Lawton and Rhea Chiles Center for Healthy Mothers and Babies

Research Programs

Central Hillsborough Healthy Start Project Evaluation

The Central Hillsborough Healthy Start Project Evaluation evaluated the impact of the Healthy Start intervention program on feto-infant morbidity within a community setting. Prospective data from 2002 to 2007 within the ongoing, federally-funded project were merged with corresponding birth outcomes data from the Florida Department of Health. The impact of the project on the following feto-infant morbidity indices was assessed among service recipients: low birth weight (LBW), very low birth weight (VLBW), preterm, very preterm, small for gestational (SGA), and a composite feto-infant morbidity outcome. The results of the evaluation showed that the risk for low birth weight, preterm, and the composite feto-infant morbidity outcomes was reduced among service recipients as compared to non-recipients. A clinically important level of risk reduction was also noted for very low birth weight and very preterm. Evaluation of the project will continue through 2012.

Multi-level, multi-source MCH data linkages
Principal Investigator: Hamisu Salihu, MD, Ph.D Funded by NIH

The aim of this study is to create a large, reliable statewide database that contains clinical and non-clinical information which will be useful for comparative effectiveness research and will serve as a tool for quality improvement with the overall objective of enhancing overall population health. The newly-created dataset from the project will encompass information from the following data sources: the birth certificate, in-patient hospital discharge data, ambulatory and emergency department data, financial data, and Florida maternal mortality data. The project enjoys a strong, statewide collaborative partnership that has been working together for some time now to attain some of the objectives spelled out for this project.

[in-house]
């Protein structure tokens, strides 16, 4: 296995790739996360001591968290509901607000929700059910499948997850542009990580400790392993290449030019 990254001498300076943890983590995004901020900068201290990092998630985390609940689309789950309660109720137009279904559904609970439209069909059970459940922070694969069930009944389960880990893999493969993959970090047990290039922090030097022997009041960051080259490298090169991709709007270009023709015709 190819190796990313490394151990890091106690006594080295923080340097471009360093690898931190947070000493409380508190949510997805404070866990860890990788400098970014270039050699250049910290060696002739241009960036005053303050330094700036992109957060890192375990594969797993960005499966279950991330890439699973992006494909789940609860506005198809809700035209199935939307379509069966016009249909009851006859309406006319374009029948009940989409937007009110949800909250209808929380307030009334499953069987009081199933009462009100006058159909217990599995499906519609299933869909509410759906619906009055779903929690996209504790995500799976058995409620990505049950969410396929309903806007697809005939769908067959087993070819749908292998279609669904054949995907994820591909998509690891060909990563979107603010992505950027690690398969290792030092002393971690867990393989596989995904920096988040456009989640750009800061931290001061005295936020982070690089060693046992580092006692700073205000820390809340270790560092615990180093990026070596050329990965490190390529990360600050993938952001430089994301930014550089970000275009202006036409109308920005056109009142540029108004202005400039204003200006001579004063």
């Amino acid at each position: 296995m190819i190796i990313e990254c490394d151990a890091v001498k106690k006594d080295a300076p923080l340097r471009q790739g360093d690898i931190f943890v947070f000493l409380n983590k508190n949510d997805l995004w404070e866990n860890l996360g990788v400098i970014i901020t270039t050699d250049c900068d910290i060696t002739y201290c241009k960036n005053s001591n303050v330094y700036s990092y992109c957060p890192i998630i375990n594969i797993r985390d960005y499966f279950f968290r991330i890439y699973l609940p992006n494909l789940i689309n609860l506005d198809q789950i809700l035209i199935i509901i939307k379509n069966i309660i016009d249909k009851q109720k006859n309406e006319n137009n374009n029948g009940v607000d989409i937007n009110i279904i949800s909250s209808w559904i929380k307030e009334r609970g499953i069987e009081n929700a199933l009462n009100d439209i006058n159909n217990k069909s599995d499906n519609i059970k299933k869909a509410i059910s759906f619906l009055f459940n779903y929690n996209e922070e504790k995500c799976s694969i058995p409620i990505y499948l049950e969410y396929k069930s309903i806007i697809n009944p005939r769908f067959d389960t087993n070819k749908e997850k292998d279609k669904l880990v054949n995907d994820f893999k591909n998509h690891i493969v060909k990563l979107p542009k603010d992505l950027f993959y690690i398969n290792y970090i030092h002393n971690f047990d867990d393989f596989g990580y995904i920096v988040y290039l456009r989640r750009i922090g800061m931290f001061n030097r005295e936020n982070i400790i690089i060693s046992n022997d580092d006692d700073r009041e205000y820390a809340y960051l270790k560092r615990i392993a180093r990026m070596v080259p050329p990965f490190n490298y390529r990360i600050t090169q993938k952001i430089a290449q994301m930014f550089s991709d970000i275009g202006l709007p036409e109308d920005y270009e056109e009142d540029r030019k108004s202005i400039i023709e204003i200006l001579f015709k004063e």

Community University Training Projects

In 2007, the Black Infant Health Practice Initiative (BIHPI) was created in order to determine the medical and social factors contributing to the elevated rates of infant mortality among Black infants in Florida and to develop community-based strategies and recommend policy changes at the local and state levels to address the disparity. A statewide collaborative was formed to implement this initiative. The collaborative consists of eight Florida counties and receives technical assistance and scientific guidance from USF and FAMU in order to develop and implement research to understand the medical and social factors contributing to the racial disparity in infant deaths. The initiative sponsors statewide conferences and workshops that provide training in assessing and addressing racial disparity in infant mortality, and allow communities to share lessons learned since the initiative’s inception.

Florida Covering Kids and Families Evaluation

The evaluation project works to assess the process, impact and outcome measures of proposed activities intended to increase enrollment and retention in Florida KidCare. The evaluation project encompasses three main component areas: (1) Development and Implementation of an Information Systems Database (2) Evaluation of Enrollment and Retention Activities; and (3) Evaluation of Training and Capacity Building of Hospital Partners. The evaluation project strategies are as follow:

  • Assess overall quality & outcome performance measures to establish program effectiveness.
  • Evaluate the effectiveness & efficiency of strategies linked to outreach activities within target areas.